AUC’s Khalaf Ahmad Al Habtoor Football and Track Stadium Hosts Soccer Practice to Prepare Street Children for the Street Child World Cu
At AUC’s Khalaf Ahmad Al Habtoor Football and Track Stadium, a team of Egyptian street children take to the field to practice soccer twice a week. Trained by AUC alumni and University sports coaches, these children are preparing to take part in the Street Child World Cup which will be held in Brazil on March 27. Not only has this initiative given this group of young soccer players something to look forward to and keep them off the streets, it has also provided them with an opportunity to be noticed and valued.
“Our first aim was to get children out of the streets, to give them something to come back to, and the NGOs that we worked with found that every single kid has stayed with them since we started this initiative,” said Mohamed Abouhussein ‘09, an AUC alumnus and one of the coaches training the street children. “We also want to give these boys the chance to be valued and know that they exist.”
The idea began when AUC alumni Karim Hosni ’05 and Mohamed Khedr Baydoun ’06, who have been coaches for the AUC men’s soccer team since 2008 and have been able to lead the University team to three tournament victories, decided to form a soccer team for Egyptian street children after attending a lecture about the Street Child World Cup movement while they were in London, where the AUC team was preparing for a tournament. “Other than the University team, we always had a vision to do something more with soccer,” Hosni explained. “And when we heard about the Street Child World Cup in the summer of 2011, right away, it clicked with us.”
In 2012, Hosni met with a representative from the Street Child World Cup, the global movement for street children that was established in 2010, to learn what it would take to form an Egyptian team. “We learned that the boys had to have lived at least two years in the streets and at least a year in a shelter to be able to cope with the experience of playing with a team,” Hosni explained.
Hosni began to collaborate with several nongovernmental organizations, including Hope Village Society, Ana El Masry (I am the Egyptian) and Face for Children in Need, in order to find boys who could join the team. He was able to find players like Khaled, 14, who is passionate about soccer, but didn’t have many opportunities to play his favorite sport because he had been homeless since he was 7 years old. “A street child has been through a lot in his lifetime, and that’s a big challenge,” said Abouhussein, who used to play for AUC’s soccer team. The coaches had to deal with behavioral and attitude issues, but, as Abouhussein noted, “There is no stronger power than soccer.”
The team had been practicing twice a week on various fields throughout Cairo. But last semester, Hosni worked with Enactus AUC to gain access to AUC’s facilities. “Our first practice at AUC was a big milestone because it was a step up from the facilities we were used to playing on,” he said. “The team was very happy to see such a facility because this equipment is a lot closer to something that they are going to experience when they are in Brazil. For us, as the coaching team, it felt like we were home.”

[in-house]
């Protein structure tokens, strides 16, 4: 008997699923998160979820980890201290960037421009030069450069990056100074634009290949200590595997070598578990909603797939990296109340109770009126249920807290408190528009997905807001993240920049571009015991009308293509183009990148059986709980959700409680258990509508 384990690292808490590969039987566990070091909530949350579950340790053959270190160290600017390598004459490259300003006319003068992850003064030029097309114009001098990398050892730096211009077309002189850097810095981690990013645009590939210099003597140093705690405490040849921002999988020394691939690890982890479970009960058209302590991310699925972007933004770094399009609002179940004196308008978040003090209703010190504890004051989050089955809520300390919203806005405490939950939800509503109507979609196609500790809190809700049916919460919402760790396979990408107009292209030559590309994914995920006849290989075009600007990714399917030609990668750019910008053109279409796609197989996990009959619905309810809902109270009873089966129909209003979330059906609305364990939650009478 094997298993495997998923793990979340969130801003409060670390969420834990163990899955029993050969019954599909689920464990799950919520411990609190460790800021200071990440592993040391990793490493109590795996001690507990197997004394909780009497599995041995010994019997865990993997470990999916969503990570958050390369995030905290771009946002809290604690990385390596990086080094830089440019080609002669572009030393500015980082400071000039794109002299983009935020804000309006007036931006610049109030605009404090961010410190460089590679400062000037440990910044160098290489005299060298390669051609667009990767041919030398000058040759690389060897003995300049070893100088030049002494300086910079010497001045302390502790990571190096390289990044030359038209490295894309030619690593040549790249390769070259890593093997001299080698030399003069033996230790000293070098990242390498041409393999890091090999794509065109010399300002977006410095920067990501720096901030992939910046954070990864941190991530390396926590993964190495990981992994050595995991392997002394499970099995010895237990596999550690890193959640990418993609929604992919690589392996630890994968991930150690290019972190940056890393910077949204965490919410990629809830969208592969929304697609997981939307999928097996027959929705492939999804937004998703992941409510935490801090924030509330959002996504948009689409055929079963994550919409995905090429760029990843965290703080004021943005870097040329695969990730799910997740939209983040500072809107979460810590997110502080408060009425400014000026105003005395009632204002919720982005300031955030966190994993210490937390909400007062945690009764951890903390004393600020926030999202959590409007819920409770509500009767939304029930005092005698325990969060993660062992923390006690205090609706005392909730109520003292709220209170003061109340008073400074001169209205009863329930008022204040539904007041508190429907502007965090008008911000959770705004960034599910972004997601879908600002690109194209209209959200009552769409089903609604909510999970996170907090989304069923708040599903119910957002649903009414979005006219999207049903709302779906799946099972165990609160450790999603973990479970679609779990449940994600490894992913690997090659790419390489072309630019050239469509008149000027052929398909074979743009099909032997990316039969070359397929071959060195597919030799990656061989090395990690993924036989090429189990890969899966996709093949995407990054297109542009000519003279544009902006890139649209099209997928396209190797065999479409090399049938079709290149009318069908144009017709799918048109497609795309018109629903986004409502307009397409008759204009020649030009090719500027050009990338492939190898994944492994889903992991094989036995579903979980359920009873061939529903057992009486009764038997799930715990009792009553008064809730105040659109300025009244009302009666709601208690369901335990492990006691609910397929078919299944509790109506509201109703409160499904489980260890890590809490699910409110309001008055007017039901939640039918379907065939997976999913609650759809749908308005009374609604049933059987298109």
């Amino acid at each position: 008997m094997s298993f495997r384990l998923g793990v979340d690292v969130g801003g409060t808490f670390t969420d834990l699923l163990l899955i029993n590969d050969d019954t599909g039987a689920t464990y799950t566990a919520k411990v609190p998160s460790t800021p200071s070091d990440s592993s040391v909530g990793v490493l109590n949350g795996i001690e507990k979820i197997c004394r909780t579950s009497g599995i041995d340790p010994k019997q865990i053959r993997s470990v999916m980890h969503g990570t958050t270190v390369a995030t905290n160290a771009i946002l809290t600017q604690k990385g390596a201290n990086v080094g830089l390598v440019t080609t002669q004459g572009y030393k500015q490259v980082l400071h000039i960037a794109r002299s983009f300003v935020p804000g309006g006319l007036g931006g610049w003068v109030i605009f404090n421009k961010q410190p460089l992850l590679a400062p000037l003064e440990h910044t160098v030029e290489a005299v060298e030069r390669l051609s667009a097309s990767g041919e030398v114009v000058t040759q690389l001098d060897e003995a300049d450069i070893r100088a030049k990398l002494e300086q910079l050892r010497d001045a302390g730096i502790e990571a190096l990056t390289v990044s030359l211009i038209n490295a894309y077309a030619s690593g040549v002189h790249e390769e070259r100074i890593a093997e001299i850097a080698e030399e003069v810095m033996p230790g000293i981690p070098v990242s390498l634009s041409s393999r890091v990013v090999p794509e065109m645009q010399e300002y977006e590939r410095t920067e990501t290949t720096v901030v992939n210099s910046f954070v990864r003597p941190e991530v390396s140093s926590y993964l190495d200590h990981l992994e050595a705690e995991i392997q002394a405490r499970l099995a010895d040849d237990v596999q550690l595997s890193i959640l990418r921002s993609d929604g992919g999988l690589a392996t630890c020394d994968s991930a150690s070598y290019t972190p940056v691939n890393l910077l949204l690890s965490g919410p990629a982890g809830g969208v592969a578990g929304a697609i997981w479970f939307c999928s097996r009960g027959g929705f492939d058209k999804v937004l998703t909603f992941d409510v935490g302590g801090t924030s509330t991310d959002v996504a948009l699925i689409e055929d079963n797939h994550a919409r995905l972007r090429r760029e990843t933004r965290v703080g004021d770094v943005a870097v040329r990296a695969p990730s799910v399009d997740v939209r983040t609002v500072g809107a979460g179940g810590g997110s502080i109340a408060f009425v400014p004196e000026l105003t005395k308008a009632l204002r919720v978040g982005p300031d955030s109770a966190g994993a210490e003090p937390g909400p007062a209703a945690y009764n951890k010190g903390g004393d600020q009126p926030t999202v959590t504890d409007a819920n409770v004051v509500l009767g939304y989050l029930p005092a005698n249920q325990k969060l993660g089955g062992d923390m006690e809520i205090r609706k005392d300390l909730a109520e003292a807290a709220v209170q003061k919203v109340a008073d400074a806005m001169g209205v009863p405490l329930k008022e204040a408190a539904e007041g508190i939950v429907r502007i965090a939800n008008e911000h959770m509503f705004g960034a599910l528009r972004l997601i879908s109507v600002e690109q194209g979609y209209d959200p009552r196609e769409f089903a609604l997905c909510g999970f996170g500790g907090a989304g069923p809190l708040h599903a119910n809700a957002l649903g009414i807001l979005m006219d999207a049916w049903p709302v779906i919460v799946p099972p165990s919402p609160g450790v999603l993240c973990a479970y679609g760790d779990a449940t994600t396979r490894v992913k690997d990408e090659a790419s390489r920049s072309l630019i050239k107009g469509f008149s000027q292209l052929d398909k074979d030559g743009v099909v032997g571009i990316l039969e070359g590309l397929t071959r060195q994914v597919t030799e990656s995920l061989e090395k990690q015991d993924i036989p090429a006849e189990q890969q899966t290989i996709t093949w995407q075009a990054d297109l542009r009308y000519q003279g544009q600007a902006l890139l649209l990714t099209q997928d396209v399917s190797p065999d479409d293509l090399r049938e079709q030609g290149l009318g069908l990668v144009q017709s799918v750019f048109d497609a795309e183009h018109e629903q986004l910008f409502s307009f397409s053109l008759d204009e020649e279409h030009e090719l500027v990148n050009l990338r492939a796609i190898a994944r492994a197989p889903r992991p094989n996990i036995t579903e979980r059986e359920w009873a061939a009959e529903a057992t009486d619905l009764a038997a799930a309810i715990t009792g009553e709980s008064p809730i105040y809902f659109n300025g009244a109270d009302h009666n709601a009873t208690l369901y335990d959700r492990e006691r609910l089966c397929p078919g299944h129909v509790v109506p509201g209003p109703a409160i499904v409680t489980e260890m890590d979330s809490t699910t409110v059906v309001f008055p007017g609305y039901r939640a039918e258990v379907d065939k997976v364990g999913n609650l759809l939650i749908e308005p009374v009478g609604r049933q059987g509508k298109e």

The team holds practices at the Khalaf Ahmad Al Habtoor Football and Track Stadium, where they have also played matches against other teams and have been able to meet the famous soccer player Mohamed Aboutreika, who joined one of the team’s practices in January. In addition to Hosni, Baydoun and Abouhussein, AUC alumnus Mourad Hakim also coaches the street children.
AUC’s presence has been intertwined not only with the facilities and the coaching staff, but with other volunteers as well. Engy Hosni and Malak El Ayouty ’13 have been involved in the initiative’s public relations team. El Ayouty decided to participate because of her passion for sports and helping children. After spending four months with the team, she has been amazed by its impact on the children. “They have changed so much in the past few months,” she said. “They are so open with other people. Sports take away any negativity.”
Not only has this team made a difference in the players’ self-image, but it has also made an impact on how people view street children. “This experience has definitely changed people’s perceptions toward street children,” Hosni said. “People look at them and see that they actually do amazing things, that they can actually achieve something with the right support. These children are very smart, and if you manage to channel this smartness in the right direction, they can be guided toward something positive. They are like unpolished gems.”
In one month, the Egyptian team will be competing in the Street Child World Cup in Brazil. They have been competing in several matches to prepare for the big game and on March 1, Street Child World Cup: Egypt is pairing up with the student groups Train for Aim and Enactus AUC for a tournament at AUC New Cairo. For more information, click here.
Emphasizing the importance of providing such opportunities for street children, Hosni said, “The whole team has really progressed, and we’ve been getting great feedback from the NGOs about the improvement in their attitude and confidence. If you give someone confidence and hope, anything is possible.”